Etymology and vocabulary have caused a lot of mis-understanding in the Biblical text. As the new year kicks off, we will be studying a number of key words and verses to question if edits in the English translations of the Biblical text have caused us to misunderstand God's will regarding some central issues, like slavery, homosexuality, gender value, salvation, and a general moral code.
When Paul says that we are saved by “the faith of/in Jesus Christ,” what does he mean? Paul believed this faith was a faith that tore down walls, not a faith that built walls up. Paul believed this faith removed the demarcations that had divided the community, instead of being a faith that further splintered communities. This was not any faith, this was the faith of Jesus Christ – it is the Lord’s faithfulness that offers righteousness and claims us as God’s children.
The English language often fails to speak to the breadth and depth of the original Biblical languages. A deeper look at the Greek and Hebrew makes very clear: the Biblical Word is not Lord; the Bishop is not the Lord; the Church is not the Lord; Jesus Christ is Lord.
It’s time we stop using the Biblical Word to exclude people who have been called – gifted, inspirited, and empowered – to serve God. Though the English translation has been used to silence women in the church, a quick study of the Biblical text shows that God has always called women to lead the faithful. We cannot hide behind faulty translations; we must proclaim the good news of great joy in Jesus Christ, that all people are called, empowered with wisdom, and instructed to be found mature in the Lord.
In 1 Corinthians 6, Paul had a specific focus in his teaching, and it wasn’t covenantal, faithful, sacred, and permanent relationships between two people of any gender … it was acts that abused, broke covenant, and forced unfaithful, non-sacred, adulterous sexual acts on others. To claim the Biblical truth, we must look to the historic text, and claim a more faithful, long-standing, and traditional understanding of Paul’s teaching.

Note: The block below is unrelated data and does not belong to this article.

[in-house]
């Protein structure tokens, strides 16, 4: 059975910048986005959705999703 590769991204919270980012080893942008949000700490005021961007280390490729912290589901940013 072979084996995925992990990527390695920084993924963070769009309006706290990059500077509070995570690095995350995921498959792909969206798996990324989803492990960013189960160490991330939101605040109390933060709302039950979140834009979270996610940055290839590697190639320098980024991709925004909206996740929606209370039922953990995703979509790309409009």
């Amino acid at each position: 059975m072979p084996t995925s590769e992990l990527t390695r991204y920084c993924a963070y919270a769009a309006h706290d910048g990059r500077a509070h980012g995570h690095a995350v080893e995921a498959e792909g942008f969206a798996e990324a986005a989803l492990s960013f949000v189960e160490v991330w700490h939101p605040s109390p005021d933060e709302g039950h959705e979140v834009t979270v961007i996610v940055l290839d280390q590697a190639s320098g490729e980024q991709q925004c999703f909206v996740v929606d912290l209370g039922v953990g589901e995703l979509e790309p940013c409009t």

The Biblical text never promises wealth and prosperity to the faithful. What it does promise, is peace, well-being, and unity among the gathered faithful. The English translation fails us when it replaces God’s vision of shalom, with our worldly visions of extravagant wealth.
The Biblical witness can not be summed up by any one passage of the scriptural text. When passages are cherry picked, it most often leads to a watered down gospel or failed truth that does not stand the test of the Gospel on the whole. How we treat the word “slave” is a key example.
We should not cheapen the Biblical word due to our insufficient English translations, but claim the fullness of God’s desire for humanity as laid out in the ancient texts. God longs for us to delight in the goodness of creation, but not in a way that threatens the peace of the community.
Almost every major division within the greater Christian body stems from a disagreement in the way we read and understand the Biblical text. The translating of the ancient Greek and Hebrew texts is a challenging task, and often has lasting implications on how Christians think, act, and believe.